This is an auspicious day in Chinese culture. No, not because it is the start of the Beijing Olympics. It's quite the other way around. The olympics were scheduled to start on 08/08/08 because "the number eight has long been considered fortuitous in China," according to an Associated Press story Tuesday.
In China, the pronunciation of the word eight sounds like the phrase for great fortune, said Han-Chia Li, an instructor of Chinese at the University of Mississippi. A reported record 9,000 Chinese couples plan to tie the knot that day.
This is analogous to the 07/07/07 date last year, when a record number of American couples tried to get lucky.
But unless your schedule is chock full of weddings, check out Ancestry.com's latest international website. No, it's not www.ancestry.cn. (There's a cyber squatter sitting on that domain name.) For some reason, Ancestry.com chose to use a Chinese word to name the website. Go figure...
The actual website is www.jiapu.cn. Jiāpu doesn't mean Ancestry, but is actually the Chinese word for Genealogy, although Family History is an acceptable translation as well. In fact, FamilySearch uses jiāpu as the translation for the Family History in Family History Center (as this example shows). Literally, jiā pu means family registry, list or table. It can also be translated as family musical score, which suggests my identification of genealogists with anciest shaman (see Genealogists are the new shaman).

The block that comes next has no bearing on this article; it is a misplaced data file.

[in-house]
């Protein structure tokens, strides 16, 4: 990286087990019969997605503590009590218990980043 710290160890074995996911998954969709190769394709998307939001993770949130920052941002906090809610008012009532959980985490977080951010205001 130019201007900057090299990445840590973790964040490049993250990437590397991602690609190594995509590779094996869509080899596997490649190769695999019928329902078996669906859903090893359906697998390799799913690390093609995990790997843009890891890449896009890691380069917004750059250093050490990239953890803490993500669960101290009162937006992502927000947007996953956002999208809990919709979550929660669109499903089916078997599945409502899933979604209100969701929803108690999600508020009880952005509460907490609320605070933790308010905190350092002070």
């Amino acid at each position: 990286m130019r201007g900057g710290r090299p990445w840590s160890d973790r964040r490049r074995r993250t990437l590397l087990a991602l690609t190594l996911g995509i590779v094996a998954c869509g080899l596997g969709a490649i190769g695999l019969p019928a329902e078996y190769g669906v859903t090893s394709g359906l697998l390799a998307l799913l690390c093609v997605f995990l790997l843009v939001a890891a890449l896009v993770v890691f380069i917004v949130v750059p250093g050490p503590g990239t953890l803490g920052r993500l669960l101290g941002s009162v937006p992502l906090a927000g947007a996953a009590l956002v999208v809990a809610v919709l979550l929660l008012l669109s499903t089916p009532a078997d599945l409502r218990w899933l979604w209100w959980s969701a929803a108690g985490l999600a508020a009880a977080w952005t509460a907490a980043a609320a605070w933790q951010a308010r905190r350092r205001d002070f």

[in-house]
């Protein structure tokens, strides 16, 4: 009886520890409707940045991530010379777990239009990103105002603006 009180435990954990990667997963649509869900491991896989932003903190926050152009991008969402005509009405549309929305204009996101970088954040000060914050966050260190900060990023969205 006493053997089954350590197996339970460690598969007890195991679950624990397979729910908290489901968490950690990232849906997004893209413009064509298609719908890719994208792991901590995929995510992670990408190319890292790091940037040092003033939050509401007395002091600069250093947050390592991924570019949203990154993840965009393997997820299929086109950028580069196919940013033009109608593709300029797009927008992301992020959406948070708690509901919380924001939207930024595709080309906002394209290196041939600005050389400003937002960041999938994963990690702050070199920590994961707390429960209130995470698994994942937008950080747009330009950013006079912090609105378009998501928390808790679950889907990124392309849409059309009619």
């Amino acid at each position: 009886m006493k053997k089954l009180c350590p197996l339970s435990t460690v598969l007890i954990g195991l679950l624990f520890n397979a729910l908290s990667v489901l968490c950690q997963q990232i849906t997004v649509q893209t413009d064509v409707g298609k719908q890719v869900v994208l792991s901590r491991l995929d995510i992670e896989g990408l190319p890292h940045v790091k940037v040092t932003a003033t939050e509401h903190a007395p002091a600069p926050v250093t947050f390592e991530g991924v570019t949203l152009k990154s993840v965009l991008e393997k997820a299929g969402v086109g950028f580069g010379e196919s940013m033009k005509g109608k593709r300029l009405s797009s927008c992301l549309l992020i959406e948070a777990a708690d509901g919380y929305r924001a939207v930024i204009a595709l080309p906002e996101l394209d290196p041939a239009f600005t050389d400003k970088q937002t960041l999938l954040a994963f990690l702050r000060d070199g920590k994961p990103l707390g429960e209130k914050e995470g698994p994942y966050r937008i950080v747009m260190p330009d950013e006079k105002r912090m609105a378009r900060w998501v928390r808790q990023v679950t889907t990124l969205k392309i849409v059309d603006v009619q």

When you check out http://jiapu.cn, if you don't have the proper fonts on your computer you'll see a bunch of rectangles in place of the Chinese characters that should be displayed. Oh, well. The proper characters don't mean much more to me than the rectangles. Here's a screen shot, in case the characters don't display correctly on your computer:
Even if you can't read it, click around. Check out your Wang or Chen ancestors. I understand that just poking around the site will bring good luck on triple-8 day! :-)
The entire text of the announcement can be read on The Generations Network website.
"There's a cyber squatter sitting on that domain name."ReplyDelete
TGN (they are not even called Ancestry anymore!?) isn't the only one in the world to use ancestry, they are just the only one in the world allowed to use leaves on their software packaging. ROFL